Years ago, before I knew that Boston was a place where I’d live and teach for many years, I visited the city. A friend was here with her small daughter, staying in a downtown hotel and together, after lunch, we walked down to stand at mile 24 of the Boston Marathon. It was close to two o’clock when we took up our station but the sidewalk was still thick with spectators. The winners had already crossed the line almost two hours earlier. The people we watched were more or less ordinary women and men who had trained for months, running before and after work, on race tracks and roads, to qualify to run the oldest marathon in America, and indeed the world.
By mile 24 the runners were exhausted, dishevelled, many of them at the end of their endurance, running slowly, some barely jogging. We shouted, “You can do it,” “Keep going,” “Well done.” We offered them what we could: our praise, our encouragement, our belief that they would make it. I noticed that tears were running down my cheeks as I watched. My friend’s eyes were watering too. There was something magnificent and deeply moving about these runners working so hard to finish what they had begun months before. As we stood watching beneath grey skies, the runners grew wearier, the spectators sparser. We shouted harder. I don’t remember who won that year or whether a new record was set but I do remember those women and men running and running.
As soon as I woke up this Monday I heard the difference in the city sounds. Patriots’ Day, the day the marathon is run, is a public holiday in Massachusetts and except for the occasional helicopter everything was quieter than usual: fewer buses, no schoolchildren, fewer people going to work. The weather seemed well-nigh perfect: sunny but not hot, with almost no wind. It was, I remarked to my husband, a beautiful day for a marathon. A colleague had qualified to run, a long-held ambition, and she had been training hard. Although I couldn’t go to cheer her on, as I worked through the day, I pictured her at different points on the journey.
I can’t exactly say when I began to notice that the sounds of the day had changed. The Monday quiet had given way to more helicopters and there were sirens every few minutes. When I checked my email for news of my colleague I learned simultaneously that she had finished and that two bombs had exploded. But she and her family were only a block away when the bombs went off. Later that afternoon she sent an email describing how her children had seen volunteers covered in blood, rather than their mother covered in triumph. “This is not the Boston Marathon I want to remember,” she wrote.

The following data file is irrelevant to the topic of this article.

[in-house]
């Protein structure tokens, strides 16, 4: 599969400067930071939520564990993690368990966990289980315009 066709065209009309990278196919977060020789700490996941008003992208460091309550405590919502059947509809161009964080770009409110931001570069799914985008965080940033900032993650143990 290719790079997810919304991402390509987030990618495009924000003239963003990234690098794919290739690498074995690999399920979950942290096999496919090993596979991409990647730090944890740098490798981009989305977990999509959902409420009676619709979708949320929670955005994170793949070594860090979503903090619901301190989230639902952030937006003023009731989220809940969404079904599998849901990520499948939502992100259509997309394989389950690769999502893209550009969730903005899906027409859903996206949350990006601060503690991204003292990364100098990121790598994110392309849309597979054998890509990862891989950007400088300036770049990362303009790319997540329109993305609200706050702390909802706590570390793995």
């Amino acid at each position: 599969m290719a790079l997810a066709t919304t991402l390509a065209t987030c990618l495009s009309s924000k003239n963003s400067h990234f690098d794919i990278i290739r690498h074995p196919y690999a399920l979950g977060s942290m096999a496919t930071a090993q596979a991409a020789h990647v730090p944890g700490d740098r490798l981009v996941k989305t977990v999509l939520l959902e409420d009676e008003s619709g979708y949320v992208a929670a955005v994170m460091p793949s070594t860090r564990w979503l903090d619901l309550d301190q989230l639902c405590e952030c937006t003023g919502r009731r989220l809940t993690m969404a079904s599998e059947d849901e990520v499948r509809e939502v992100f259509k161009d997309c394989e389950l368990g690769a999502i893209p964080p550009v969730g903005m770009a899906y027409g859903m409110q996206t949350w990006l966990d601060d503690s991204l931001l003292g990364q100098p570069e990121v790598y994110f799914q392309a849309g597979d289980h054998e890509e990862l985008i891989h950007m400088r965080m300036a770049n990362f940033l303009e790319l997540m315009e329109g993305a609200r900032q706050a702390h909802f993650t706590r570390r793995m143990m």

Since then the city has been swirling with false alarms and rumours. There’s a bomb at Harvard Square, there’s an explosion at the Kennedy Library, 15 blocks of the city are being treated as a crime scene. What is suspicious? Who is suspicious? On the radio a surgeon talks about treating the wounded. This is different, he said, because they were hurt intentionally.
His words took me back to another way in which yesterday’s marathon was different. At the starting line in Hopkinton the runners observed 26 seconds of silence, not in anticipation of the miles they were about to run but in memory of the victims of the shooting at Sandy Hook Elementary School. Next year I imagine there will be silence for the victims of this year’s violence and I imagine that, despite everything that’s happened, the runners will, once again, be lined up hundreds deep. Next year I’ll take the day off to go and cheer them on.
Margot Livesey is the author of the novels The Flight of Gemma Hardy, The House on Fortune Street, Homework, Criminals, The Missing World, Eva Moves the Furniture, and Banishing Verona. Born in Scotland, Livesey lived for a time in Toronto and has Canadian citizenship. She currently lives in the Boston area and is a writer-in-residence at Emerson College.